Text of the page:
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Dear Professor

Michael Archer-Pauchet


First, I would like to state for the record my confusion concerning this ado.  Just because a word is composed of a certain number of letters doesn’t mean it should automatically be categorized an expletive.  To this end, I have again heeded your advice, consulting that infallible source of the meaning of language, Mr. Webster’s dictionary.  As fate would have it, Daniel esteems my little word so highly he lists it a total of four times; twice as a noun, twice as a verb.  So I ask you professor, how can a word so important it rates four definitions be indecorous?  Furthermore, I discovered by dropping just one letter I could form a variation of my original word, creating a conjunction.  This in turn doubles Mr. Webster’s admiration, as he lists eight new definitions of my word.

Obviously sir, this is not a fully appreciated word.  Consider – it’s an adjective, noun, verb, conjunction, and slang term.  Personally, I feel such a versatile term is due a great deal more respect than is currently accorded it.

Secondly, I would submit that removal of this word from our language would lessen the descriptive powers of students everywhere; i.e., picture if you will, two young ladies strolling along a sunny street one day when by chance they espy an appealing member of the opposite gender.  After he passed, they turned and watched him cross the street.  “Hey, Mary Jo, scope out that great looking guy!”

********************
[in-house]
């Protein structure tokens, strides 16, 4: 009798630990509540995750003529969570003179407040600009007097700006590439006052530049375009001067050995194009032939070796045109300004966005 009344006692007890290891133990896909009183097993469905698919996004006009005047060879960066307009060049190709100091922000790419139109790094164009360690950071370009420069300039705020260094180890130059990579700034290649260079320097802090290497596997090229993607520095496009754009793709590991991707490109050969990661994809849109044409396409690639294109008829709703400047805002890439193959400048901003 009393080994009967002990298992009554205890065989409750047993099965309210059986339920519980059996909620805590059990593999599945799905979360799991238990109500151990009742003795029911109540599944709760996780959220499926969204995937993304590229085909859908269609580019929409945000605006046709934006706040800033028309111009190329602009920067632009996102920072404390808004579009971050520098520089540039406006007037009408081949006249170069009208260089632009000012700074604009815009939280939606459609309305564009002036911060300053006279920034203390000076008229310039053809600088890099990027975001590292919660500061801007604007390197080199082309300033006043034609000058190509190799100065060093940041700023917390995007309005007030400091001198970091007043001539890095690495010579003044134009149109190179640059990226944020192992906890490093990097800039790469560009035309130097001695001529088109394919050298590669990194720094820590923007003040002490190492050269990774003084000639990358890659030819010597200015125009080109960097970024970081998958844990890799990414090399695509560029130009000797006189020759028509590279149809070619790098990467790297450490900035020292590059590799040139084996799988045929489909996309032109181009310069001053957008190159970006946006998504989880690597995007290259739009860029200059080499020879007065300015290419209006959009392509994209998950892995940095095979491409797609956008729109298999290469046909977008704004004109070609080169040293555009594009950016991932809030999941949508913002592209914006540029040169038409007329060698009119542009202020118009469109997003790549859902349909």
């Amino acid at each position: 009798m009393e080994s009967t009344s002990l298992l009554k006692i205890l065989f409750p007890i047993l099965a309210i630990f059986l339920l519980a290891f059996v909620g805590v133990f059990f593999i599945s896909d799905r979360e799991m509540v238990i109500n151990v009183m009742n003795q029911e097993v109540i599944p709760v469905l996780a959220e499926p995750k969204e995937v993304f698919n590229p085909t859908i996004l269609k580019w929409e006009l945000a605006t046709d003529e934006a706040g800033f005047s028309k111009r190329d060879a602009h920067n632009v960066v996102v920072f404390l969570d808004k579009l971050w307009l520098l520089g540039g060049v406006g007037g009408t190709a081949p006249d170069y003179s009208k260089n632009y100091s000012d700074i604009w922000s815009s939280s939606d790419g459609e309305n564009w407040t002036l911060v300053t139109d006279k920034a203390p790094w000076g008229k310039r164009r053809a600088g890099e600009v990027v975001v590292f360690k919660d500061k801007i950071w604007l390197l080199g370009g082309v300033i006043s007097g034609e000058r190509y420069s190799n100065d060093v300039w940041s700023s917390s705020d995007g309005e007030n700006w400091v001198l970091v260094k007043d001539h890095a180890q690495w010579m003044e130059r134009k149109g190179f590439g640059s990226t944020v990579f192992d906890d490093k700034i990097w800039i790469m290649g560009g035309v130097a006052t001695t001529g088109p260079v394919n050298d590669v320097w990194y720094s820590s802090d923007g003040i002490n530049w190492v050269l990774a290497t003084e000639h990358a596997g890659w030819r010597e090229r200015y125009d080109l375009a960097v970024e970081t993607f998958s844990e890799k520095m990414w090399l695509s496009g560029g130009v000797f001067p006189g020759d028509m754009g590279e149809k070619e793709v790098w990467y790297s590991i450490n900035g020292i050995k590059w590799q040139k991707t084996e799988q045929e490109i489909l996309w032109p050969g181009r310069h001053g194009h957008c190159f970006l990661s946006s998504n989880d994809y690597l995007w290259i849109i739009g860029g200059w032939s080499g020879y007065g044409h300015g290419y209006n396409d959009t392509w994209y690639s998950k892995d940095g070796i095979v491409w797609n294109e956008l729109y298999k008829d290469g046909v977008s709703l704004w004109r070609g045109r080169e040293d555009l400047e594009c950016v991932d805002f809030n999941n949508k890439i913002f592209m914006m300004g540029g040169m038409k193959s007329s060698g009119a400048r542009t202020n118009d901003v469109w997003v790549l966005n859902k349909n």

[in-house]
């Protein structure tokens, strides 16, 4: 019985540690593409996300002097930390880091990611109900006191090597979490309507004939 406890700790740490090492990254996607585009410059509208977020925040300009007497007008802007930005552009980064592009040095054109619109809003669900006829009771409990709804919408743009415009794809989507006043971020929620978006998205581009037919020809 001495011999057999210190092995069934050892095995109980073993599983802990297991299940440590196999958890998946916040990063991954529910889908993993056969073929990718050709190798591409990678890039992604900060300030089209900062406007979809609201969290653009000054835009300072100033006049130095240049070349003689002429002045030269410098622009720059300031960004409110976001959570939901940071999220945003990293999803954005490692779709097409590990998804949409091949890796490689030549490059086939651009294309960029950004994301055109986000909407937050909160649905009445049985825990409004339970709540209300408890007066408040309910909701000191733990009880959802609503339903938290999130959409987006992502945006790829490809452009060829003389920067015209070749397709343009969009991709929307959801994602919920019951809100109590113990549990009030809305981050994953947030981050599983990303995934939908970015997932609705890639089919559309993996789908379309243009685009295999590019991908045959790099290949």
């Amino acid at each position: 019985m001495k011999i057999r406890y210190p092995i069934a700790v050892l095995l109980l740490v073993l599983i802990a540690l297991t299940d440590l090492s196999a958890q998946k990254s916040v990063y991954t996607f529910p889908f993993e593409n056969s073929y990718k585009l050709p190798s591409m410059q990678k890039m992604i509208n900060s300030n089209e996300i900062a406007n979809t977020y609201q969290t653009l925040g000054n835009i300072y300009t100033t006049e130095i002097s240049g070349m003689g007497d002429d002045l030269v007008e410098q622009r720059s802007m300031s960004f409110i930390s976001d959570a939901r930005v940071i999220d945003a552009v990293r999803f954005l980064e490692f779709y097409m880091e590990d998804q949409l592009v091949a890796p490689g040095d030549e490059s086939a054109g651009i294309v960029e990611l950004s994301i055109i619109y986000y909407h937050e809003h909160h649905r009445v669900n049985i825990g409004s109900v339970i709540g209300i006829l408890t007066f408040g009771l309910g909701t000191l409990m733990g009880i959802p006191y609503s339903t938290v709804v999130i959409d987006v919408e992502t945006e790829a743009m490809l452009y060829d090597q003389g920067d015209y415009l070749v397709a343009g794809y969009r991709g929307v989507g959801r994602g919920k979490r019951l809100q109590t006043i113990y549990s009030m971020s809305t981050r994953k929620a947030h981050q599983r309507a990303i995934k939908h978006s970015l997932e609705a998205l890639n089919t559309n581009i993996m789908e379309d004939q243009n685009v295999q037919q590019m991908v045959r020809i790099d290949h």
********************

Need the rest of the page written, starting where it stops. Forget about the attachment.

“Yeah, did you notice his cute uh…uh…whatever it is?”
            Too, if this word were to be suddenly removed from our language, professors would no longer be able to refer to students as (omitted) heads. 

When a rival football team came to town, we couldn’t kick their (omitted).  Moms couldn’t threaten to beat your (omitted) off if you didn’t turn down the volume.  Enemies could no longer describe you as a (omitted) wonder.  My deride girlfriend wouldn’t be able to refer to me as “that (omitted) hole who forgot our date.”  (I was writing a term paper.)

            I believe we must rise above the trivial sir, and admit this thing is bigger than the both of us.  After all, we spend the better portion of our lives around it.  Or had you considered just how much we haul, covet, kiss, kick, lose, chew, chase, grab, sit on, hold on to, move and frequently make one out of ourselves?  Too, should we move to delete this word, what else might we compare opinions to?

            In the interest of brevity I shall not belabor the point, however, may I respectfully suggest in future should you take offense at my usage of language that you turn the other cheek.